fredag, november 17, 2006

Eames in Uppsala – comment to Powers of Ten

Charles and Ray Eames besides designing furniture and houses worked frequently with exhibitions and films. Always – as in the case of Powers of Ten – closely together with scientific experts.
One of the regulars was Owen Gingerich, Harvard professor of astronomy and history of science. He is also wrote The book nobody read: Chasing the revolutions of Nicolaus Copernicus (2004) with interesting facts about his collaborations with Charles Eames and an unexpected Swedish connection.
Like a science historian’s not so bloodstained version of The da Vinci Code, Gingerich describes his chase for the still existing originals of Copernicus’ 1543 book, De revolutionibus, where the idea of earth and the planets circling the sun was first launched.
Charles Eames took part in this chase. As a photographer and researcher in preparation for the big Copernicus exhibition, opened in December 1972 at IBM Exhibit Centre, Madison Avenue, New York, he travelled together with Gingerich. The astronomer especially mentions their trip in the summer of 1972 to Krakow, Poland, and Uppsala, Sweden. Incidentally he notes Eames’ reaction arriving at Arlanda. The designer was very surprised and pleased observing that the then airport furniture was all of his and Ray Eames’ design.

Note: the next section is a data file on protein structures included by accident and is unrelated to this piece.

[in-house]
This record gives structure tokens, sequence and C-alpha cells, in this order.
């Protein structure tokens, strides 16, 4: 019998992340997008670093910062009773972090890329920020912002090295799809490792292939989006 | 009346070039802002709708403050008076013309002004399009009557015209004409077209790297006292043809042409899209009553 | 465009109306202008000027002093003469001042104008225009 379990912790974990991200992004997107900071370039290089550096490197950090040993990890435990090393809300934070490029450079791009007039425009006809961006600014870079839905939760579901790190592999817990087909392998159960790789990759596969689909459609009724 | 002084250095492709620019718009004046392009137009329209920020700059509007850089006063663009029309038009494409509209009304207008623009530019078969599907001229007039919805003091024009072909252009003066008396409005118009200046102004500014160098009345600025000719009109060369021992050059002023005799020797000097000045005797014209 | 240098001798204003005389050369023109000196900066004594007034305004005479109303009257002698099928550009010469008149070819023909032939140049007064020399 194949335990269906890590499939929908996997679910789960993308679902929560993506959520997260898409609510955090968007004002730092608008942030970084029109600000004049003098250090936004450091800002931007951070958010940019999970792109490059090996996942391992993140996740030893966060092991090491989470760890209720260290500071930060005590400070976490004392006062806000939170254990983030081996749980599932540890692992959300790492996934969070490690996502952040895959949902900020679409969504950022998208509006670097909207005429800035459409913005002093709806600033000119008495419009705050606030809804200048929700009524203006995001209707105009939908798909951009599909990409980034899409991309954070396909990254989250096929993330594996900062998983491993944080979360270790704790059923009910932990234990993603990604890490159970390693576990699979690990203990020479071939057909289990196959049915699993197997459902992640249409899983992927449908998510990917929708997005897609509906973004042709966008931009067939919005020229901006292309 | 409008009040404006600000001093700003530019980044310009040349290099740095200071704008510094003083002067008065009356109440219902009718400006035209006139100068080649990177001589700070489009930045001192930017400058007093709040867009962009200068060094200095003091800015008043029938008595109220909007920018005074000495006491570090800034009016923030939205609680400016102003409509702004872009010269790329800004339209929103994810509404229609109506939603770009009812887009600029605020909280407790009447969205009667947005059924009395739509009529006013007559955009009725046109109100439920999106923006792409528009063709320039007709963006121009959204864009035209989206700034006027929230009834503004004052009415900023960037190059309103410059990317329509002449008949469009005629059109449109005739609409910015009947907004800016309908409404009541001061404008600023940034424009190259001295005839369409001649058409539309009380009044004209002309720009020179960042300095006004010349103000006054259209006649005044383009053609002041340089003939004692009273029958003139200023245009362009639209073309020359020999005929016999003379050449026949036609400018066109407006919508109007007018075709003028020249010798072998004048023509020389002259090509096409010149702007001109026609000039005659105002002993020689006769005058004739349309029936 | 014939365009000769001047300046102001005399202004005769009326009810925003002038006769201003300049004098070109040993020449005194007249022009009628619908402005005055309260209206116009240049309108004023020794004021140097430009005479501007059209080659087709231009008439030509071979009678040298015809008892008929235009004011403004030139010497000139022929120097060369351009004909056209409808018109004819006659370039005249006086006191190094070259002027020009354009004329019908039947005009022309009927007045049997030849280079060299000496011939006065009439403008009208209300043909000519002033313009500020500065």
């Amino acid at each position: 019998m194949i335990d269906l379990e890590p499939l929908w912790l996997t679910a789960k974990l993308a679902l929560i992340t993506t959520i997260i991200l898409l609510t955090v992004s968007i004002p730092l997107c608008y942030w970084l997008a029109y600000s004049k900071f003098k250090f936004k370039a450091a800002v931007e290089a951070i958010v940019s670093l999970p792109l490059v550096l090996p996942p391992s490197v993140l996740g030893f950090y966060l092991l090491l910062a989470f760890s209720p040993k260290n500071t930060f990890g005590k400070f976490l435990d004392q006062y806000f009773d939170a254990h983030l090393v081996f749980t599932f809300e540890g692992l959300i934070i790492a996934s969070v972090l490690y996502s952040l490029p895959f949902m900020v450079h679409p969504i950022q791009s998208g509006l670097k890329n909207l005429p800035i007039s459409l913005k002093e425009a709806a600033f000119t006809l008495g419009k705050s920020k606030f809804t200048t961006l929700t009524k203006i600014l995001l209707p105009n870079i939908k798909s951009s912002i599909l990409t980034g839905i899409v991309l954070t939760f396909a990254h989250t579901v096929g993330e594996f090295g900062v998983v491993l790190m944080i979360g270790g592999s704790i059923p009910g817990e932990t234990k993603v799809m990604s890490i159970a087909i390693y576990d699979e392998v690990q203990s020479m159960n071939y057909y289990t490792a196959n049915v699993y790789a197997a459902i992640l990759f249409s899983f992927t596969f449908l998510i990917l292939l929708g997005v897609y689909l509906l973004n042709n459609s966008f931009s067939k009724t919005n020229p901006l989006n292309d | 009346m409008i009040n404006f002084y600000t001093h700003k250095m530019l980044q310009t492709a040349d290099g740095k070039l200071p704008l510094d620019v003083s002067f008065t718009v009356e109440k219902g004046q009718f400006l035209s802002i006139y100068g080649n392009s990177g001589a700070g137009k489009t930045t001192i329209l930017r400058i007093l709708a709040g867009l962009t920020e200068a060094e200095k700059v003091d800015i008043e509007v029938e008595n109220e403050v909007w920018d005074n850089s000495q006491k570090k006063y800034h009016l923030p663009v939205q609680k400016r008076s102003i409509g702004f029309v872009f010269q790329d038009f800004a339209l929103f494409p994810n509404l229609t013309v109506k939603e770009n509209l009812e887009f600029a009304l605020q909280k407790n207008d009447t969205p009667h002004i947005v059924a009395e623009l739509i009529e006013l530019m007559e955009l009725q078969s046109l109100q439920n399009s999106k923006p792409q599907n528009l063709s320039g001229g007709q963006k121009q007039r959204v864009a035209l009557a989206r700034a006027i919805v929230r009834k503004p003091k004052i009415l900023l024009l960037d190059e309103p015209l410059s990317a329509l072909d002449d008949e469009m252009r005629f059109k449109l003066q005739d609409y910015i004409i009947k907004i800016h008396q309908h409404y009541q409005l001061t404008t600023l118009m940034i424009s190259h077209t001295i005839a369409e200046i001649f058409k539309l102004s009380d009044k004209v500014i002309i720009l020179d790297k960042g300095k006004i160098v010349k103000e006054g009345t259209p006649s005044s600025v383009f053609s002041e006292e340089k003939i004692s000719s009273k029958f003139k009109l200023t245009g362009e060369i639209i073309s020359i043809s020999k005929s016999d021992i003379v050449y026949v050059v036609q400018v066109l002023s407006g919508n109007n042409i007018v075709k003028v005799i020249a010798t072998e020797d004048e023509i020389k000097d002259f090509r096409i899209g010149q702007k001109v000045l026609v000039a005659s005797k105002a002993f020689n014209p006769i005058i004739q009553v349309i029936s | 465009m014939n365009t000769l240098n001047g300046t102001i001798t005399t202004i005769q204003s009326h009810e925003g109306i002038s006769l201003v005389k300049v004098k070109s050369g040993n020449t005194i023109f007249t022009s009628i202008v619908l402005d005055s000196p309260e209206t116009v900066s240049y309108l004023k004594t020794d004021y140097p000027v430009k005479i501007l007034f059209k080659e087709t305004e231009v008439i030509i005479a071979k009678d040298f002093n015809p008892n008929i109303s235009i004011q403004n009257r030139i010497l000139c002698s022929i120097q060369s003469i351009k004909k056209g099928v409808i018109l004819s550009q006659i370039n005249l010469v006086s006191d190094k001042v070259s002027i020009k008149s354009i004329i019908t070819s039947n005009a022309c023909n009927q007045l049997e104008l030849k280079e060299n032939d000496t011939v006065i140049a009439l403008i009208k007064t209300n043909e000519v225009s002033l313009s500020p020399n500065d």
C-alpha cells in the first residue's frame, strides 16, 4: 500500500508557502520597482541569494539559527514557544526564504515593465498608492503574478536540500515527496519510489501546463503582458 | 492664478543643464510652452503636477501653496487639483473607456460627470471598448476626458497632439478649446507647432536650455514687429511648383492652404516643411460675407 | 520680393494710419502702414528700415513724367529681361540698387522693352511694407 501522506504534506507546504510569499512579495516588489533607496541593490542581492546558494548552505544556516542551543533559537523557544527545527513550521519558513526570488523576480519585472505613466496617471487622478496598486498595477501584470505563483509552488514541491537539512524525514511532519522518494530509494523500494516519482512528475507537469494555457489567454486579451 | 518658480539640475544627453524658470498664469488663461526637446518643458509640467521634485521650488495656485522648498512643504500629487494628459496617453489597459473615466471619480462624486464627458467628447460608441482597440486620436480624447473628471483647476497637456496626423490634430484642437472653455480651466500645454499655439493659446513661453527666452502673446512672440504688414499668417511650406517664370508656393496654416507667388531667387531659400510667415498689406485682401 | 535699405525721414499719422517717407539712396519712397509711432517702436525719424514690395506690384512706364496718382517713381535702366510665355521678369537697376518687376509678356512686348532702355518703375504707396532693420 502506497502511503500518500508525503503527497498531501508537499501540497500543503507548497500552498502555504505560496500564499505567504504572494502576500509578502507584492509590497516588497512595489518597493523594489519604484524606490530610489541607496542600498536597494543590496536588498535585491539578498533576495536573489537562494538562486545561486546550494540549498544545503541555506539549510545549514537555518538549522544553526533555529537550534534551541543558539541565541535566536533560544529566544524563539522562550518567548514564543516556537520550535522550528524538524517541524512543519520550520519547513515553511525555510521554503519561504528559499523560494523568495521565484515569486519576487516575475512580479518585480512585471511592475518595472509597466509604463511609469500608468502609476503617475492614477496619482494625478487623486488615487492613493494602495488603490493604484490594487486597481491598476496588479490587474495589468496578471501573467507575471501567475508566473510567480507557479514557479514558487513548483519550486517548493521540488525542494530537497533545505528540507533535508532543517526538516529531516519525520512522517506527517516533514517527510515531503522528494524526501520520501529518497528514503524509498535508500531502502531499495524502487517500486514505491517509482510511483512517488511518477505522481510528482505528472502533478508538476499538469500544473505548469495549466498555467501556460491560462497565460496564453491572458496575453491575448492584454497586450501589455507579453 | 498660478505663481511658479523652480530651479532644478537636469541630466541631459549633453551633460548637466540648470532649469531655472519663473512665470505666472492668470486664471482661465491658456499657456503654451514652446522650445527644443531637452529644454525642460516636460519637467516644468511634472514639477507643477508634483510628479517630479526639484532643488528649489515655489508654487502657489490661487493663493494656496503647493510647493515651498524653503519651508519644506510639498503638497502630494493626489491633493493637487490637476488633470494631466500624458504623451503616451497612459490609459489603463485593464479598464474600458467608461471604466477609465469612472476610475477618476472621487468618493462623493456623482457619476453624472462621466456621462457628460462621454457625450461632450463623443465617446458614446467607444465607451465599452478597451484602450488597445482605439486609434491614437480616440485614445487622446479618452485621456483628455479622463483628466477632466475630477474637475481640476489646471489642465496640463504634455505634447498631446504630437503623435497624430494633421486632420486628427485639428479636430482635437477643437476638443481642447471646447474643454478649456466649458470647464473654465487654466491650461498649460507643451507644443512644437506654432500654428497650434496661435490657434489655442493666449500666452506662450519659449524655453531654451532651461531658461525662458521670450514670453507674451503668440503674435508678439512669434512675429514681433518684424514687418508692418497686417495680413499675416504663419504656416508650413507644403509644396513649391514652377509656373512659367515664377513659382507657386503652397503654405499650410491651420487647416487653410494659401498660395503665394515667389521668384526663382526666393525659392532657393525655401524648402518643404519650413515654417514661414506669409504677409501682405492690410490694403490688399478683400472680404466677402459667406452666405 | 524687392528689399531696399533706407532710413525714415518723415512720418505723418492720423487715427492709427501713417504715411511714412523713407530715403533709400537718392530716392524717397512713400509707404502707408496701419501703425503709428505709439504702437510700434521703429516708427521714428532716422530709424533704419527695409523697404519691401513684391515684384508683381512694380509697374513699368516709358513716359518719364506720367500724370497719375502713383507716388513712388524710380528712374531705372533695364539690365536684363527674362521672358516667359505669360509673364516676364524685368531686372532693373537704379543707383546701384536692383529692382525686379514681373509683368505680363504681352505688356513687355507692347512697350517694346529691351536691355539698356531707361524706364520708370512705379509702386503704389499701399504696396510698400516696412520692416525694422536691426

The Copernicus collection at the Carolina Rediviva library in Uppsala, according to Gingerich is stunning. Highlights are the books Copernicus himself owned and worked with, forming his revolutionary ideas. Including a copy of Greek astronomer Ptolemy's Almagest, three other classics recently (in the 16th century) printed in Nürnberg, as well as Copernicus’ own Greek dictionary and his notes in words and tabular form.
Gingerich describes how he and Eames worked with great concentration with their Nikon cameras to catch every detail of the precious books. And how here in Uppsala for the first time he felt that he had met Copernicus (who lived 1473-1543) as a fellow human. ”These volumes were at his desk”, he writes.
Eames Copernicus film was finished the following year, 1973, and shown at the IBM centre in New York. By then the original version of Powers of Ten (1968) had already been out for five years. The 1977 remake, shown on this blog, was finished in Charles Eames’ last year together with another of the “house experts”, MIT physics professor Philip Morrison.

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